Still, as a devotee of good vegetables, I'll never complain about such variety on my plate. And these were mostly quite good - the squash especially. The mashed potatoes successfully used an old trick for enhancing flavor - some seasoned chicken broth stirred in (reduced works best). The ratatouille was okay but resembled more zucchini chunks in a tomato sauce thickened with other elements rather than the classic, balanced stew of zucchini, eggplant, tomato, and onion. The green beans were crisp.

Our chicken had a sauce of beurre blanc (white wine and shallot reduction with butter thickening). The sauce was quite good, but the chicken was cooked too long, suffering a loss of juiciness and texture. This may in part have been due to the fact that it was very hot when served, and residual heat continues cooking things, especially delicate things. Thin slices of chicken sauté very quickly and anything more is destructive. This may very well reflect the needs and habits of banquet fare where the kitchen must turn out several hundred meals at one time, all of them at least warm (perhaps the result of heat lamps?).

We received a nice serving of large scallops, but their presentation in a little metal tray with clear liquid on the bottom and heavily coated with bits of cilantro wilted in the broiling was pedestrian and unattractive. Again, in appearance one was reminded of banquet fare where large quantities served quickly leave little room for fine touches. Herbs like cilantro are best added either after cooking or at the last moment of cooking to hold their fresh color and full aromatic quality. Still, the scallops were not overcooked and retained their natural goodness, the other elements neither adding nor greatly subtracting from them.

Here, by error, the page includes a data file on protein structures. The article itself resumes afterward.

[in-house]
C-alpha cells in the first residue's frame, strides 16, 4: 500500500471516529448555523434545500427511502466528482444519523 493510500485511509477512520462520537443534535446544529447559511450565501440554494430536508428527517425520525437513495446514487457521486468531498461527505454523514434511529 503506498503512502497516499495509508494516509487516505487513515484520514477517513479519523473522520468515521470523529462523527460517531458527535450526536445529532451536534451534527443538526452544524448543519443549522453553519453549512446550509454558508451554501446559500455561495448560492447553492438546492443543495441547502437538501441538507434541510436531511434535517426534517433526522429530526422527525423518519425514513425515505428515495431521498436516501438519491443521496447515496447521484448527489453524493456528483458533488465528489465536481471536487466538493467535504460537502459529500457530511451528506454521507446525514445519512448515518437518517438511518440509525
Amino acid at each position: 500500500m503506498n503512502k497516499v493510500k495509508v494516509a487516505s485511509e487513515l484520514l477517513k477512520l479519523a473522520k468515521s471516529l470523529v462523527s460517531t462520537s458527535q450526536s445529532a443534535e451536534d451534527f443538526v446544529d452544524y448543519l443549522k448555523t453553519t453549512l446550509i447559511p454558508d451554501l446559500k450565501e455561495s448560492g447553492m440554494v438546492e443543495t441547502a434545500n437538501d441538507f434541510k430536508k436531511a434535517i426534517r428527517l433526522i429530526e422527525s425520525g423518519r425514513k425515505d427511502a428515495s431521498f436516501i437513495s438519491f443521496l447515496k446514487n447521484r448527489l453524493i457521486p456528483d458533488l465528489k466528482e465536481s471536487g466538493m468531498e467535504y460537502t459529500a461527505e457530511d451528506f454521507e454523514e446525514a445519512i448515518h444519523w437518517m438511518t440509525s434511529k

There is an interesting range of desserts at Jonathan's from tiramisu and chocolate mousse to baked figs. We selected warm bread pudding ($5) - recommended by our waitress - and a Kahlua parfait ($7.50).

The bread pudding was very appealing - a large, moist square of dense pudding with warm caramel sauce dripped over it. The caramel sauce was an especially attractive idea, but proved not so happy in the eating. The sauce was solidifying as the plate sat there, and the caramel became the almost hard, glassy stuff made from sugar and water that hasn't been properly tempered. Bits turned brittle on the fork and in the teeth - not altogether pleasant.

The parfait was disappointing both in appearance and taste - a small glass of ice cream with a bit of the tasty liqueur poured over and melting the ice cream. A much nicer way to do these is to create several alternating layers of liqueur (the liqueur having been thoroughly chilled first) and ice cream. Such a parfait may be kept in the freezer well ahead of use with no difficulty (and so much for my recipe tip of the week, readers).

Our bill came to $103.59. We had a filling, nutritious meal, with some very good points, but there was no culinary excitement in the things we sampled.

2 Bourne Lane, Ogunquit

Food: 3
Atmosphere: 3 1/2
Service: 3

Dinner hours: 5:00 to 10:00 PM Monday through Sunday

Lunch hours: not served

All major credit cards
Vegetarian dishes: one
Price range: entrees $15.50 to $25 (one special at $37.50)
Reservations: accepted

Bar: full
Wheelchair access: throughout
Solid banquet-style food in a set of very attractive rooms